DETROIT — Most strays are pets that roam, often in packs that form around a female in heat, Ward said. Few are true feral dogs that have had no human contact.
Ward said Detroit's three shelters, his and two nonprofits, take in 15,000 animals a year, including strays and pets that are seized or given up by owners.
They are among the victims of a historic financial and political collapse. Detroit, a former auto manufacturing powerhouse, declared the largest U.S. municipal bankruptcy on July 18 after years of decline. The city has more than $18 billion in long-term debt and had piled up an operating deficit of close to $400 million. Falling revenue forced cutbacks in police, fire-fighting - and dog control.
With an annual budget of $1.6 million, Ward has four officers to cover the 139-square-mile (360-square-kilometer) city seven days a week, 11 fewer than when he took command in 2008. He has one dog-bite investigator, down from three.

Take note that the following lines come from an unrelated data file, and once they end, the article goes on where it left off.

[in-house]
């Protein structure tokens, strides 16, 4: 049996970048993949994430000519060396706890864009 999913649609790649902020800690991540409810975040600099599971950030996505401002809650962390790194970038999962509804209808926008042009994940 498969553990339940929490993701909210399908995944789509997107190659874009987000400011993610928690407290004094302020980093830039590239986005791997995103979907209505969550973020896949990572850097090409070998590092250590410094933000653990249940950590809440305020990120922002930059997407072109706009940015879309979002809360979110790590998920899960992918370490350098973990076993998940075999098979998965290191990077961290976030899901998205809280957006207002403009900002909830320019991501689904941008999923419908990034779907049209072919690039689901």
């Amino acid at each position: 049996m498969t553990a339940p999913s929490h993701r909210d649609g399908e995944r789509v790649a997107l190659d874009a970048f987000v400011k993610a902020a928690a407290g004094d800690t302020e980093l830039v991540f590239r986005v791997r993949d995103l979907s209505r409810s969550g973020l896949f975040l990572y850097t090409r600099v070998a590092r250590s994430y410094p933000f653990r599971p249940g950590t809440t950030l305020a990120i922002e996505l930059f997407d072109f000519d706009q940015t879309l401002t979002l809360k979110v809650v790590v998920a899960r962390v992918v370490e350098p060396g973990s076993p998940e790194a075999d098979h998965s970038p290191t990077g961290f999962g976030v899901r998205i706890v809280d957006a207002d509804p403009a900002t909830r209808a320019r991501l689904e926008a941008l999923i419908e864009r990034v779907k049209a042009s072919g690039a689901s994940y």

"We are really suffering from fatigue, short-staffed" and work too much overtime, he said in an interview.
The officers, who wear bulletproof vests to protect themselves from irate owners, are bringing in about half the number of animals that crews did in 2008, Ward said.
In July, the pound stopped accepting more animals for a month because the city hadn't paid a service that hauls away euthanized animals for cremation at a cost of about $20,000 a year. The freezers were packed with carcasses, and pens were full of live animals until the bill was paid.
Pit bulls and breeds mixed with them dominate Detroit's stray population because of widespread dog fighting, said Ward. Males are aggressive in mating, so they proliferate, he added.
One type of fighting pit bull has become known as far as Los Angeles as the "Highland Park red," named after a city within Detroit's borders, Ward said.